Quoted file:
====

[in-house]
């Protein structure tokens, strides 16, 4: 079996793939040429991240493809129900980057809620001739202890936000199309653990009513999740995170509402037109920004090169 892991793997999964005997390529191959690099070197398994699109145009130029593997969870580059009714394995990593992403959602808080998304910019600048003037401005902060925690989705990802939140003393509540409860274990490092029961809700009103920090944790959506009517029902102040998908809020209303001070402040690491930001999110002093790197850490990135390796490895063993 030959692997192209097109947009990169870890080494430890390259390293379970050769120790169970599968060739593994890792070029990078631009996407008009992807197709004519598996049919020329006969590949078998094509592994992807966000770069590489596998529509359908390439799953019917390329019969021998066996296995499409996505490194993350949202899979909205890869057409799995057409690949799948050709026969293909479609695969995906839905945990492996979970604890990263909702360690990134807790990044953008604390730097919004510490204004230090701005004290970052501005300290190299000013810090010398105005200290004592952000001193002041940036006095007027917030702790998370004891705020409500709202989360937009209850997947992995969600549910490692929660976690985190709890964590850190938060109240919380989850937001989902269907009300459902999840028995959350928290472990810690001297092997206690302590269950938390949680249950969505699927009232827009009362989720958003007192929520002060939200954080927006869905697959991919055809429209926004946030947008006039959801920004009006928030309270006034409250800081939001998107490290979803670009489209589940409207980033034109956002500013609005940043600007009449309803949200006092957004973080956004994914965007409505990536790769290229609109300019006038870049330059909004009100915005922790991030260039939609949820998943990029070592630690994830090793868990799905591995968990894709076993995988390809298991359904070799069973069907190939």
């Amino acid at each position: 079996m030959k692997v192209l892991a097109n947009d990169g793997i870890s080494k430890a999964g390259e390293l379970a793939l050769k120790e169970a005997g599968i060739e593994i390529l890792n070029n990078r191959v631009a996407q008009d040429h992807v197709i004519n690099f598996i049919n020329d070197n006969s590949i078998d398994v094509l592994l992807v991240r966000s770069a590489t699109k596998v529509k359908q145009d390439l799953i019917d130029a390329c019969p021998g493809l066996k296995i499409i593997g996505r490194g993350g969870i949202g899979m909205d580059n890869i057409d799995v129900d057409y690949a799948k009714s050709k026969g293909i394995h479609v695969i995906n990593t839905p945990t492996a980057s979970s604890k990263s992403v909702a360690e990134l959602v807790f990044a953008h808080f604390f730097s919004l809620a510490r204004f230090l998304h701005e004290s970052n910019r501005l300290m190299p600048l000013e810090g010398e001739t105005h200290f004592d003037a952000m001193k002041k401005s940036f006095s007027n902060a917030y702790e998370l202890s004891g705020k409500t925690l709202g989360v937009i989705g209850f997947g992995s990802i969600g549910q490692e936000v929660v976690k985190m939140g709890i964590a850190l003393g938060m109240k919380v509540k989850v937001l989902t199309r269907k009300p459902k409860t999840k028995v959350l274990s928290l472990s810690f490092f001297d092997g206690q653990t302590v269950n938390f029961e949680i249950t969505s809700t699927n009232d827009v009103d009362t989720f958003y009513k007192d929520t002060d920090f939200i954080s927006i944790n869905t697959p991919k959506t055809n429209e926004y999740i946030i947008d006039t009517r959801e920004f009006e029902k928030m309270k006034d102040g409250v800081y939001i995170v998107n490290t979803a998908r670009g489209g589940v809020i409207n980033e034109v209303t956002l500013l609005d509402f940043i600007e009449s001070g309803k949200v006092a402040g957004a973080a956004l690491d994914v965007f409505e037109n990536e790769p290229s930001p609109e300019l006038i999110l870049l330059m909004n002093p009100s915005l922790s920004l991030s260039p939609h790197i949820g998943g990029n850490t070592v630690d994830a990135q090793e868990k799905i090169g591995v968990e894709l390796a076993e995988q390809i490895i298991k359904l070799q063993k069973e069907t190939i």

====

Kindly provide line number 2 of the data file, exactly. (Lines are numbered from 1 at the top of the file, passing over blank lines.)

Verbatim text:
């Protein structure tokens, strides 16, 4: 079996793939040429991240493809129900980057809620001739202890936000199309653990009513999740995170509402037109920004090169 892991793997999964005997390529191959690099070197398994699109145009130029593997969870580059009714394995990593992403959602808080998304910019600048003037401005902060925690989705990802939140003393509540409860274990490092029961809700009103920090944790959506009517029902102040998908809020209303001070402040690491930001999110002093790197850490990135390796490895063993 030959692997192209097109947009990169870890080494430890390259390293379970050769120790169970599968060739593994890792070029990078631009996407008009992807197709004519598996049919020329006969590949078998094509592994992807966000770069590489596998529509359908390439799953019917390329019969021998066996296995499409996505490194993350949202899979909205890869057409799995057409690949799948050709026969293909479609695969995906839905945990492996979970604890990263909702360690990134807790990044953008604390730097919004510490204004230090701005004290970052501005300290190299000013810090010398105005200290004592952000001193002041940036006095007027917030702790998370004891705020409500709202989360937009209850997947992995969600549910490692929660976690985190709890964590850190938060109240919380989850937001989902269907009300459902999840028995959350928290472990810690001297092997206690302590269950938390949680249950969505699927009232827009009362989720958003007192929520002060939200954080927006869905697959991919055809429209926004946030947008006039959801920004009006928030309270006034409250800081939001998107490290979803670009489209589940409207980033034109956002500013609005940043600007009449309803949200006092957004973080956004994914965007409505990536790769290229609109300019006038870049330059909004009100915005922790991030260039939609949820998943990029070592630690994830090793868990799905591995968990894709076993995988390809298991359904070799069973069907190939």